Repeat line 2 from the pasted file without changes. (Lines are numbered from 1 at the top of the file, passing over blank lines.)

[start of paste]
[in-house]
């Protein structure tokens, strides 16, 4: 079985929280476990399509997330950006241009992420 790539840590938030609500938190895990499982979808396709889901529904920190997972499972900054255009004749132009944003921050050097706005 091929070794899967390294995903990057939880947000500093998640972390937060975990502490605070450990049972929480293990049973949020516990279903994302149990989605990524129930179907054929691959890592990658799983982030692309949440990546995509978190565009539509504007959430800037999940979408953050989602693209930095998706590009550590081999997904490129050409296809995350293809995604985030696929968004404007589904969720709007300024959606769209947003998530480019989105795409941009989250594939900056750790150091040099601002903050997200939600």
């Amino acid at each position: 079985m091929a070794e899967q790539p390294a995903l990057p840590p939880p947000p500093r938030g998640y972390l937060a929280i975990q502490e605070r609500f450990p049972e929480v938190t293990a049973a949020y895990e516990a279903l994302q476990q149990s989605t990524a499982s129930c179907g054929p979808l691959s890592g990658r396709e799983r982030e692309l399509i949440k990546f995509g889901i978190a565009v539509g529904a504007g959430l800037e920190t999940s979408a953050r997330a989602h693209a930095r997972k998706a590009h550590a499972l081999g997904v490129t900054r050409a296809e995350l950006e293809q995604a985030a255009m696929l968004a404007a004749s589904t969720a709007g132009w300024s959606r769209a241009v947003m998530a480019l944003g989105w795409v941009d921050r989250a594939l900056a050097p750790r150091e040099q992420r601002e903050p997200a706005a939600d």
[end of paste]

């Protein structure tokens, strides 16, 4: 079985929280476990399509997330950006241009992420 790539840590938030609500938190895990499982979808396709889901529904920190997972499972900054255009004749132009944003921050050097706005 091929070794899967390294995903990057939880947000500093998640972390937060975990502490605070450990049972929480293990049973949020516990279903994302149990989605990524129930179907054929691959890592990658799983982030692309949440990546995509978190565009539509504007959430800037999940979408953050989602693209930095998706590009550590081999997904490129050409296809995350293809995604985030696929968004404007589904969720709007300024959606769209947003998530480019989105795409941009989250594939900056750790150091040099601002903050997200939600």